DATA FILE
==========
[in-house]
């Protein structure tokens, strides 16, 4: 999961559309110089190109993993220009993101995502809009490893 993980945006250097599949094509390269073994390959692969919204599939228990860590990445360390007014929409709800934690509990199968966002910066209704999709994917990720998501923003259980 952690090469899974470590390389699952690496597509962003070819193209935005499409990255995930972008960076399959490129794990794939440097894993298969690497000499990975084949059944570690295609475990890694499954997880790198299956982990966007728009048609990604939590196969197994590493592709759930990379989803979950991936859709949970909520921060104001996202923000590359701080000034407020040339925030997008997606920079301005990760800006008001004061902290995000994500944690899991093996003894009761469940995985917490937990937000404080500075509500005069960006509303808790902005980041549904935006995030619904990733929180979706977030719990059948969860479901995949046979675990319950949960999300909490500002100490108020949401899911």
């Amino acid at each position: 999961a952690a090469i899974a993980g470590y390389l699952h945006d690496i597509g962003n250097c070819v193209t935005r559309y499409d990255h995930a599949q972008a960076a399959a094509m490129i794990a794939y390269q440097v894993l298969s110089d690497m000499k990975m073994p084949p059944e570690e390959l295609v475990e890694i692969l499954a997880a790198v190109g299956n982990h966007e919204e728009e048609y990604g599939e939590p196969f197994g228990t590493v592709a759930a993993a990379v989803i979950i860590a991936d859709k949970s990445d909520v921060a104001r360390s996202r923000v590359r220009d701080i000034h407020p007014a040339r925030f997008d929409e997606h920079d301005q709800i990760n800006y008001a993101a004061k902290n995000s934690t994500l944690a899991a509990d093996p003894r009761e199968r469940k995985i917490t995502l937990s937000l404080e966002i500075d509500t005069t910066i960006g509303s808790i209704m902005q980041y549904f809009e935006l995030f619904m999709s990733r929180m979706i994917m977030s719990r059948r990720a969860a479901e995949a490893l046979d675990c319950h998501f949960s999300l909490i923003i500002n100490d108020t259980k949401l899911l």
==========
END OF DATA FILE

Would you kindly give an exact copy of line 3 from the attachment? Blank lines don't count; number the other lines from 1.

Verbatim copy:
């Amino acid at each position: 999961a952690a090469i899974a993980g470590y390389l699952h945006d690496i597509g962003n250097c070819v193209t935005r559309y499409d990255h995930a599949q972008a960076a399959a094509m490129i794990a794939y390269q440097v894993l298969s110089d690497m000499k990975m073994p084949p059944e570690e390959l295609v475990e890694i692969l499954a997880a790198v190109g299956n982990h966007e919204e728009e048609y990604g599939e939590p196969f197994g228990t590493v592709a759930a993993a990379v989803i979950i860590a991936d859709k949970s990445d909520v921060a104001r360390s996202r923000v590359r220009d701080i000034h407020p007014a040339r925030f997008d929409e997606h920079d301005q709800i990760n800006y008001a993101a004061k902290n995000s934690t994500l944690a899991a509990d093996p003894r009761e199968r469940k995985i917490t995502l937990s937000l404080e966002i500075d509500t005069t910066i960006g509303s808790i209704m902005q980041y549904f809009e935006l995030f619904m999709s990733r929180m979706i994917m977030s719990r059948r990720a969860a479901e995949a490893l046979d675990c319950h998501f949960s999300l909490i923003i500002n100490d108020t259980k949401l899911l």